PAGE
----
William Hubberd, by will dated 1785, devised a rent-charge of £1 1s. to the minister and churchwardens of Harborough, on condition that a hymn should be sung once yearly at his grave in St. Mary's churchyard. (fn. 534) In 1957 the hymn was still being sung, and the rent-charge was paid. (fn. 535) Sarah Goodwin, by her will proved in 1832, bequeathed £100, the interest from which was to be distributed by the overseers of the poor and the deacons of the Market Harborough Independent church in coals to the deserving poor. (fn. 536) In 1957 the charity income, about £2 10s. a year, was still being distributed in coals by the trustees, the deacons of the Independent church and three persons appointed by the Urban District Council. (fn. 537) John Bates, at his death in 1874, bequeathed £1,000, the interest from which was to be given to the town's poor in meat, coal, or bread. (fn. 538) The income, about £50 a year, was still being distributed in 1957, under the management of the town estate feoffees. (fn. 539) Bates also bequeathed £300, the interest from which was to be given to the Anglican and Independent Sunday schools. (fn. 540) In 1957 the income was being paid to the two schools. (fn. 541) Thomas Ratten, by his will proved in 1797, bequeathed £125 to the ministers and churchwardens of Harborough in trust. One guinea a year was to be paid to the minister for preaching a sermon annually for the Anglican Sunday school, and the rest of the income was to be used to buy coals for the school's needs. The income was applied in this way in 1957. He also bequeathed £100 to the churchwardens and overseers of the poor, the income from which was to be used to buy coals for those poor inhabitants who were not receiving poor relief. (fn. 542) The income from the £100, amounting to slightly more than £3 a year, was still being distributed in coals in 1957. (fn. 543)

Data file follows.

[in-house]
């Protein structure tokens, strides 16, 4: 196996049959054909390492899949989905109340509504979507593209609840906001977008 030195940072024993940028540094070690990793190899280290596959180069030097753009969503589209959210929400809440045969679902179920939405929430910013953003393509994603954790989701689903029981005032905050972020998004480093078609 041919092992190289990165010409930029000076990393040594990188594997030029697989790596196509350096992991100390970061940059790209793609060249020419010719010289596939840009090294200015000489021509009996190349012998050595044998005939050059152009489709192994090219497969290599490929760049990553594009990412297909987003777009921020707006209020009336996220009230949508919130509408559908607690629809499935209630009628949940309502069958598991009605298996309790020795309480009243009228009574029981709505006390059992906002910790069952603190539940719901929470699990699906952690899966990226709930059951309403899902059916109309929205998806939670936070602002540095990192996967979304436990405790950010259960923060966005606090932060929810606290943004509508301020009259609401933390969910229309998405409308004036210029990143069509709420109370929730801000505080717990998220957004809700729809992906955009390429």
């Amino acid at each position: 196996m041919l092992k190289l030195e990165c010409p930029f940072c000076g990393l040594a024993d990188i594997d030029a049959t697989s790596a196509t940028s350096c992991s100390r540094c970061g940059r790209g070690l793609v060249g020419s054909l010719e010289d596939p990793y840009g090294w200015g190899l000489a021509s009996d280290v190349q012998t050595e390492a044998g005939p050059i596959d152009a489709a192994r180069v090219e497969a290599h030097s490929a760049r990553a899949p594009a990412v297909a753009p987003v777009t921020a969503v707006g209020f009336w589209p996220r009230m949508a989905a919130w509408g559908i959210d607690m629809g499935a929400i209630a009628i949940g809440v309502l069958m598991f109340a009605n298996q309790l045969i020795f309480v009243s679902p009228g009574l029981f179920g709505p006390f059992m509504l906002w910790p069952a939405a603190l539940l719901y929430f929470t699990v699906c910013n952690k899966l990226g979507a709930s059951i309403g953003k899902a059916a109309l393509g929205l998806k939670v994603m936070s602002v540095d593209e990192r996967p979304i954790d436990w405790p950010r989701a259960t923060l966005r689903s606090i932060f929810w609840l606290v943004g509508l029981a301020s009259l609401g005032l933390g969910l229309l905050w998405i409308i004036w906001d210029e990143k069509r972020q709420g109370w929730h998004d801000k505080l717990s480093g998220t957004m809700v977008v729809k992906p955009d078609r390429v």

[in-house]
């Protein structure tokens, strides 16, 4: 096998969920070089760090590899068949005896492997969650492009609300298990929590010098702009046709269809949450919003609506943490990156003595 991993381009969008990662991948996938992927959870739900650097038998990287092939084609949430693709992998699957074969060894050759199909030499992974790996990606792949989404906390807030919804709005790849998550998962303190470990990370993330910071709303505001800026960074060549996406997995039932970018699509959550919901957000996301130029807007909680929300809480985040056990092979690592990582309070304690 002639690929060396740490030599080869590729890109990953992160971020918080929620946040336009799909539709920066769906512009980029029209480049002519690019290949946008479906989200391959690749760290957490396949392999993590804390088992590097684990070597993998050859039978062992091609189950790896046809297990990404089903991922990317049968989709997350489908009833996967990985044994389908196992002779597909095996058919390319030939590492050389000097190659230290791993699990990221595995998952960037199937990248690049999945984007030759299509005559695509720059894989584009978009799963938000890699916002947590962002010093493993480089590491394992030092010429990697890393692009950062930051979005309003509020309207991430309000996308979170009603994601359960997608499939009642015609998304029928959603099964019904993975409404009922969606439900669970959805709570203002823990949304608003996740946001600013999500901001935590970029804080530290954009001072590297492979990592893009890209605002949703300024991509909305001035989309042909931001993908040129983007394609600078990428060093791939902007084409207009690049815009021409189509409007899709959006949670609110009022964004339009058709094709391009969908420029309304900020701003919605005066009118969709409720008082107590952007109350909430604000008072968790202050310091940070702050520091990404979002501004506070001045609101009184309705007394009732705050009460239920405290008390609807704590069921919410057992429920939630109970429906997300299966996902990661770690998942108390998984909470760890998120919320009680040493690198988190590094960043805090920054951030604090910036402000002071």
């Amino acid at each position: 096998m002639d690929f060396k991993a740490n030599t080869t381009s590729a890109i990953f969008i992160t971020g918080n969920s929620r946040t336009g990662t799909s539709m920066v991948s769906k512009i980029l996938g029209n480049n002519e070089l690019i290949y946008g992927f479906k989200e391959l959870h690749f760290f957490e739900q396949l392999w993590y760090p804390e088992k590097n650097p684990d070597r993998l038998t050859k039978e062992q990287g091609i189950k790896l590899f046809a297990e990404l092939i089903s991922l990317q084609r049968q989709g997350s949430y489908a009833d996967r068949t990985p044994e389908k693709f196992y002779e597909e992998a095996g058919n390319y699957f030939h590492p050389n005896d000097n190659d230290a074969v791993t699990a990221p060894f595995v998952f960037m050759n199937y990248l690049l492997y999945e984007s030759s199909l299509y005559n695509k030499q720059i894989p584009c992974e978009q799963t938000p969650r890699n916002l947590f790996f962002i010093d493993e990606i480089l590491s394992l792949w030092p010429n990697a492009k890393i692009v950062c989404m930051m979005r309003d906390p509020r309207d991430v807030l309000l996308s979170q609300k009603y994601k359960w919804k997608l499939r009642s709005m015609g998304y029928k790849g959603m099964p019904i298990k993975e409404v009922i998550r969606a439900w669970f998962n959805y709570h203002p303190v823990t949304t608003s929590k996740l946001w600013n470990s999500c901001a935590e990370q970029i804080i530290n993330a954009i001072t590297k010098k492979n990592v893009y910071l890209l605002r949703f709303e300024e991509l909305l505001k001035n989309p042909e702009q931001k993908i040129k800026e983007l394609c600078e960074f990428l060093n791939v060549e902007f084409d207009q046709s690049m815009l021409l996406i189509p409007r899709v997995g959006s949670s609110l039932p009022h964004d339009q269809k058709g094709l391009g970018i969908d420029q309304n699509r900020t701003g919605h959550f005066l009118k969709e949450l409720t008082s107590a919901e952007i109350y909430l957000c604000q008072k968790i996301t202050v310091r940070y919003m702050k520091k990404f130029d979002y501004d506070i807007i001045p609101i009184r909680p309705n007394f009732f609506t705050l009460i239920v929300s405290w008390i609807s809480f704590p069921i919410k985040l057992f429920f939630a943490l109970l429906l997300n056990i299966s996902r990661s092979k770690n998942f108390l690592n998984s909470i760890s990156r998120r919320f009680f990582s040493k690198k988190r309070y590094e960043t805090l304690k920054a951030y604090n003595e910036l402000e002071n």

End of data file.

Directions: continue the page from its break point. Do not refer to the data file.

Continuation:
Mary Letts, by will proved 1808, bequeathed £100 for the support of the Anglican Sunday schools at Harborough. Legacy duty reduced the sum to £90, which was invested. (fn. 544) In 1957 the interest from the legacy was paid to the Sunday school. (fn. 545) In 1670 Joan Austin, a widow, conveyed two houses at Harborough to her son William Healey, subject to a rentcharge of £1 4s. a year, which was to be spent in providing shoes for the town's poor. (fn. 546) By 1837 the charity was under the churchwardens' control. (fn. 547) The charity still existed in 1957. (fn. 548) Thomas Dawson, by will proved 1820, left £150 in trust, two-thirds of the income to be given to the Anglican Sunday schools at Harborough, and one-third to be spent in providing bread for the poor. (fn. 549) The charity income was still being expended in accordance with the will in 1957. (fn. 550) About 1880 Thomas Barfoot Saunt gave stock producing £14 yearly to be used to buy clothing for persons over sixty years of age who were not Roman Catholics. In 1957 the charity income was being used to buy blankets for the aged. (fn. 551) Symington's pension charity was set up in 1923 from a half share in Miss Perry Gold Symington's residuary estate. It is administered by the town estate feoffees. Its income, about £176 in 1954, is used to relieve residents of Harborough Urban District. (fn. 552)